Don’t Look Back + Exam + The Possession Of David O’Reilly
Picture: C+/C+/C Sound: B-/C+/C+ Extras: C- Films: C+/C/C-
thrillers from IFC try to take clever high concept ideas and turn them into
intelligent thrillers. That is better
than most of the bad thrillers we have seen lately, though the results are
Van’s Don’t Look Back has a novelist
(Sophie Marceau) seeming to have a happy family, but she is not happy and
starts to feel uncomfortable. This
slowly slides into other problems and then shock as she sees another woman
(Monica Bellucci) in her place as mother, wife, friend and writer. However, she also seems to belong there, so
is this a replacement for her, a delusion or an alternative version of
her? Will she be replaced permanently?
some good moments, but the attempt to do a challenging thriller like Hitchcock
or Clouzot has a script that barely could fill a half-hour Twilight Zone episode. It is
not up there with De Palma’s Sisters
either and never adds up, but it has some good performances and ambition.
Hazeldine’s Exam is another
“stuckina” film, a thriller where everybody is in one room or one space, this
time to get a job with a big corporation.
They have to follow some simple rules and if any deviate, they have to
leave, but the longer they are there the more they start to get unnerved. At least it is not a torture porn film.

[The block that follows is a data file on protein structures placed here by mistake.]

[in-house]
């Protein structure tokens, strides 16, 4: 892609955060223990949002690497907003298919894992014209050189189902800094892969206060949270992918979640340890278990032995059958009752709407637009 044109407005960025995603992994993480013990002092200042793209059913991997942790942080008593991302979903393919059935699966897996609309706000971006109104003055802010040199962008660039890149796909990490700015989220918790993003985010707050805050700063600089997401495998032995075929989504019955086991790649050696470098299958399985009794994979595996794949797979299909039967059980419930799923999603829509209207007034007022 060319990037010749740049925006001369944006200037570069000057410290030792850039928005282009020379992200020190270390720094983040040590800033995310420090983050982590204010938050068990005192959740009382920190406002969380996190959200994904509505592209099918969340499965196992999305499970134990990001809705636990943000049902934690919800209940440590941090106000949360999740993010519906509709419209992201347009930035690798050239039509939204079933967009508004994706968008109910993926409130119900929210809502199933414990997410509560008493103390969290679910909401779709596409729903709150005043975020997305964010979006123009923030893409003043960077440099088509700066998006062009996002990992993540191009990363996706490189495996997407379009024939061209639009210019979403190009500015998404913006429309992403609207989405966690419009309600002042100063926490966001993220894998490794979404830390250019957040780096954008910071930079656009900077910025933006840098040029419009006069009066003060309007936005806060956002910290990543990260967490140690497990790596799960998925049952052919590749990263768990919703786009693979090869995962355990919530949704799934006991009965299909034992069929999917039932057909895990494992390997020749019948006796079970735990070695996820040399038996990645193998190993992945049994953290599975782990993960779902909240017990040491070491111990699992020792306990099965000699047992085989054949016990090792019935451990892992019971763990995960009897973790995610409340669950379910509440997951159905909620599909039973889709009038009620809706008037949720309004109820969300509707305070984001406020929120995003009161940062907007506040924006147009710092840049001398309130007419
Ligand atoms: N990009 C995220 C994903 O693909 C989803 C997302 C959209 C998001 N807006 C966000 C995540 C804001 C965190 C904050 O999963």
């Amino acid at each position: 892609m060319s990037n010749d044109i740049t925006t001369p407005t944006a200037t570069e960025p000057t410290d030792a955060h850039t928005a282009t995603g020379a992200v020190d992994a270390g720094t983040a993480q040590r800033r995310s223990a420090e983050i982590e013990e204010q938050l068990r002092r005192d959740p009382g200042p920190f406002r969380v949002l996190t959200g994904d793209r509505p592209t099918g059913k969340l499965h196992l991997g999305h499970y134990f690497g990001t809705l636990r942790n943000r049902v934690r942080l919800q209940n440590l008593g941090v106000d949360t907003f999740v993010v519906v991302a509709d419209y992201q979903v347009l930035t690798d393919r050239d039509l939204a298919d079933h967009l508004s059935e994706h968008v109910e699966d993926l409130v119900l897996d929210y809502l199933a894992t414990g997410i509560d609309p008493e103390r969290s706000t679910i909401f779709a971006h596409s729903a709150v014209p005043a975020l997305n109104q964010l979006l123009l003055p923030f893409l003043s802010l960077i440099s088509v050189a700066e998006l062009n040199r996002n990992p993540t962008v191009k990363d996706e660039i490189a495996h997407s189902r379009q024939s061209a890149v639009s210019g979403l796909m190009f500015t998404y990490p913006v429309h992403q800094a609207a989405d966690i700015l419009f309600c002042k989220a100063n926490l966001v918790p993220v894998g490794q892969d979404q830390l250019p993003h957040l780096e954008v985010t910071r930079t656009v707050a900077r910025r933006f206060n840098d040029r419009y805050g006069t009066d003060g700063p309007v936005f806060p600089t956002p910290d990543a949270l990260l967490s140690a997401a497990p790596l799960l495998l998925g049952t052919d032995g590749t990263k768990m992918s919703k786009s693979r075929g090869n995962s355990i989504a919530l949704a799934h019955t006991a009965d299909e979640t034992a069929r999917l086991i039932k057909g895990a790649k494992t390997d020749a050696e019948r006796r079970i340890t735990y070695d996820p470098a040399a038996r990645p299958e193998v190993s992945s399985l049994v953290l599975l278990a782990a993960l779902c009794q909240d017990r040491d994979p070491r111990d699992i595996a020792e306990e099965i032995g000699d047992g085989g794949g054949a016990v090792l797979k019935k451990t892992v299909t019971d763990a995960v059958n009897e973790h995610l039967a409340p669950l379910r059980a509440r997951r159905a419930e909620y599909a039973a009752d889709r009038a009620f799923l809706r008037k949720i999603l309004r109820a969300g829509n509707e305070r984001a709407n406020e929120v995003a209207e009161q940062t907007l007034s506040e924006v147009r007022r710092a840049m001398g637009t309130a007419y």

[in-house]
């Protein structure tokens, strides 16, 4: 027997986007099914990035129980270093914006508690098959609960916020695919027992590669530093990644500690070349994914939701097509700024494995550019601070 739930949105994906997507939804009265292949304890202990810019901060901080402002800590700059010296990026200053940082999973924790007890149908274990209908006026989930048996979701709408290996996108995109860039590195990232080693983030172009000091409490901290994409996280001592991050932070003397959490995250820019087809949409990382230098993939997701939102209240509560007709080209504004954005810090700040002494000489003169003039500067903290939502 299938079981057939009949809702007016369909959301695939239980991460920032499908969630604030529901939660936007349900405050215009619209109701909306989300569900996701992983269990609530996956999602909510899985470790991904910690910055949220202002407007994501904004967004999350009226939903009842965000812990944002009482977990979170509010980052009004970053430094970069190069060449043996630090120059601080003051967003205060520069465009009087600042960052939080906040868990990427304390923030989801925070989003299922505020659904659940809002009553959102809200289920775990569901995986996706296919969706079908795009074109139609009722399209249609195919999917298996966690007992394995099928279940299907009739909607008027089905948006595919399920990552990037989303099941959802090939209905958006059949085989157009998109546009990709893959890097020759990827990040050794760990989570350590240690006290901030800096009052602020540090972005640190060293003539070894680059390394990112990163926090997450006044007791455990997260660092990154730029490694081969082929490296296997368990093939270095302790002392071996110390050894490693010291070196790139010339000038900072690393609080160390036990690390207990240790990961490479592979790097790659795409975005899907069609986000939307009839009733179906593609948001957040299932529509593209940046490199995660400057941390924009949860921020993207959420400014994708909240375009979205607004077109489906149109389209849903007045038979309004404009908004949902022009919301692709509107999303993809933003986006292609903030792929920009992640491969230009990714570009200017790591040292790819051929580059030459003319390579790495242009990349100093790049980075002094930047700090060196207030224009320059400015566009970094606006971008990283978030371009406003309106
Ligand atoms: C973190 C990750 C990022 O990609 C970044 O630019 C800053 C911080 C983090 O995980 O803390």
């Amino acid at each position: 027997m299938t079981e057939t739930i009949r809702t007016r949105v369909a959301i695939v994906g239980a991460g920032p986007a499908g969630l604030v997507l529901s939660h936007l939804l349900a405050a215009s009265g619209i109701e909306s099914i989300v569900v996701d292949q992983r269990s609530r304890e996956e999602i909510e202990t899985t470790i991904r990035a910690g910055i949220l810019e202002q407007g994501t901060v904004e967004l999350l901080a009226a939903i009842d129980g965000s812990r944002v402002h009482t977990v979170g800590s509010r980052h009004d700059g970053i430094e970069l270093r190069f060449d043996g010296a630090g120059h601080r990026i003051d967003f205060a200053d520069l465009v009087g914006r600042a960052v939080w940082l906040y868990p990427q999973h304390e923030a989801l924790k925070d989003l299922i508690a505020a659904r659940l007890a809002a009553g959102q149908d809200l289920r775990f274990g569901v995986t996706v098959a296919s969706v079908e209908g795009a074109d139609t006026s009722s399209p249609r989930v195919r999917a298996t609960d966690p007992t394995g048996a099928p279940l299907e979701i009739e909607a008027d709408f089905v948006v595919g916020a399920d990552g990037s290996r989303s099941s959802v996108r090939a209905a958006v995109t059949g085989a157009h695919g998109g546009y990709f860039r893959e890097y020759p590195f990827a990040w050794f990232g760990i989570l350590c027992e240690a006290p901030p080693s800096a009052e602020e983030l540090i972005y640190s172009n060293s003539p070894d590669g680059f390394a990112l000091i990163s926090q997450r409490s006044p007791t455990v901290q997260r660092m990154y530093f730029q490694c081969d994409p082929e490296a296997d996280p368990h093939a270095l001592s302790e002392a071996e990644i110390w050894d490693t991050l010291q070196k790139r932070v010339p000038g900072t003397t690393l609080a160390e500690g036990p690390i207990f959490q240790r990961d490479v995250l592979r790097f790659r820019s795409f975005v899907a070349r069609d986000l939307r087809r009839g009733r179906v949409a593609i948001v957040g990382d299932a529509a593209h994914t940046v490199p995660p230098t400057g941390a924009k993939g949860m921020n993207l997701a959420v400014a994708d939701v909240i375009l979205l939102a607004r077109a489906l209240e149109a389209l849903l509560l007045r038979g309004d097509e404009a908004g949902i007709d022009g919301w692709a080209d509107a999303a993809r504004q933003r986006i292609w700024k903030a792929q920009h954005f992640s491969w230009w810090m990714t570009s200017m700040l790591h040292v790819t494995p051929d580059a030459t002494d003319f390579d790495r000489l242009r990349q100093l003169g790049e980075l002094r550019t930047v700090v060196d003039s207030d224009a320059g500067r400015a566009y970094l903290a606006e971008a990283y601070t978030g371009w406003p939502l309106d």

it is still a slick, gimmick film that does not work. These people are two-dimensional and after
about 20 minutes, this stops being believable and expects the audience to be
sucked into the situation, but that also means it expects the audience to leave
their brain at the door. The cast is good,
but Hazeldine too flunks suspense 101 and the ending does not work here either.
leaves Andrew Cull & Stephen Isles co-directed The Possession Of David O’Reilly, which wants to ask the audience
if the supernatural events are really happening or are the participants just
imagining it. It lands up being like a
poor Exorcism Of Emily Rose, then
has a silly ending that ends a project that should have been better if the
British-originated cast and crew tried to aspire to better British cinema and
not current bad, slick U.S.
is the title character, staying at the home of a couple he knows after his
girlfriend gets rid of him. Suddenly, he
sees (or think he sees) a creature coming after him and now, he and the couple
he is staying with are in jeopardy, or is he just losing his mind? The acting is not bad, but acting upset and
panicking is not storytelling, as Blair
Witch Project, Paranormal Activity
and other cynical sellout exploitation projects have proved. This started as good, could have been better,
but ultimately wants to be as bad and that is a self-fulfilling prophecy
scarier than anything in the picture.
Francesca Fowler, Nicholas Shaw and Zoë Richards also star.
anamorphically enhanced 2.35 X 1 image on each film has a few good shots, but
all are overall a little weak in the detail and depth department, sometimes out
of the style chosen. David suffers the most from being a
problematic digital shoot, but all are watchable otherwise. The Dolby Digital 5.1 mix on Look has the
best soundfield, while the others seem more restrictive and are too much
towards the front channels, but at least they are recorded professionally
enough. The only extra on each are a
- Nicholas Sheffo